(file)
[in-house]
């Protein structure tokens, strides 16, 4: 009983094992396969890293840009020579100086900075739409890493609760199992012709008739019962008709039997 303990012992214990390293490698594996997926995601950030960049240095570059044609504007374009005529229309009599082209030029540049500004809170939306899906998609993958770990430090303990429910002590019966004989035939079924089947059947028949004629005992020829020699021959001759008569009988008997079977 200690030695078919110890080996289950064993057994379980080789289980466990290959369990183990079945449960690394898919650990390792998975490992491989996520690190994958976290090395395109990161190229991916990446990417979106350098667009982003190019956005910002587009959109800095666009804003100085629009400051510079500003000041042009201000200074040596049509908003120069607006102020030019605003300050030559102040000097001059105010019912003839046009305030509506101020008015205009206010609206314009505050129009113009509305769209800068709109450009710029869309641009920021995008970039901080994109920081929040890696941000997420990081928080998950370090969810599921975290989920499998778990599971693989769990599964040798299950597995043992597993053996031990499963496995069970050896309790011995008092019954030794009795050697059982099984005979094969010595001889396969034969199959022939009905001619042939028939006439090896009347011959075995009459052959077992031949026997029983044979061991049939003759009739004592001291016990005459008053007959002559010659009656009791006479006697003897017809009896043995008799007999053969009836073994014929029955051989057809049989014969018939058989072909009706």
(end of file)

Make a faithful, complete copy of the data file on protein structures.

[in-house]
């Protein structure tokens, strides 16, 4: 009983094992396969890293840009020579100086900075739409890493609760199992012709008739019962008709039997 303990012992214990390293490698594996997926995601950030960049240095570059044609504007374009005529229309009599082209030029540049500004809170939306899906998609993958770990430090303990429910002590019966004989035939079924089947059947028949004629005992020829020699021959001759008569009988008997079977 200690030695078919110890080996289950064993057994379980080789289980466990290959369990183990079945449960690394898919650990390792998975490992491989996520690190994958976290090395395109990161190229991916990446990417979106350098667009982003190019956005910002587009959109800095666009804003100085629009400051510079500003000041042009201000200074040596049509908003120069607006102020030019605003300050030559102040000097001059105010019912003839046009305030509506101020008015205009206010609206314009505050129009113009509305769209800068709109450009710029869309641009920021995008970039901080994109920081929040890696941000997420990081928080998950370090969810599921975290989920499998778990599971693989769990599964040798299950597995043992597993053996031990499963496995069970050896309790011995008092019954030794009795050697059982099984005979094969010595001889396969034969199959022939009905001619042939028939006439090896009347011959075995009459052959077992031949026997029983044979061991049939003759009739004592001291016990005459008053007959002559010659009656009791006479006697003897017809009896043995008799007999053969009836073994014929029955051989057809049989014969018939058989072909009706």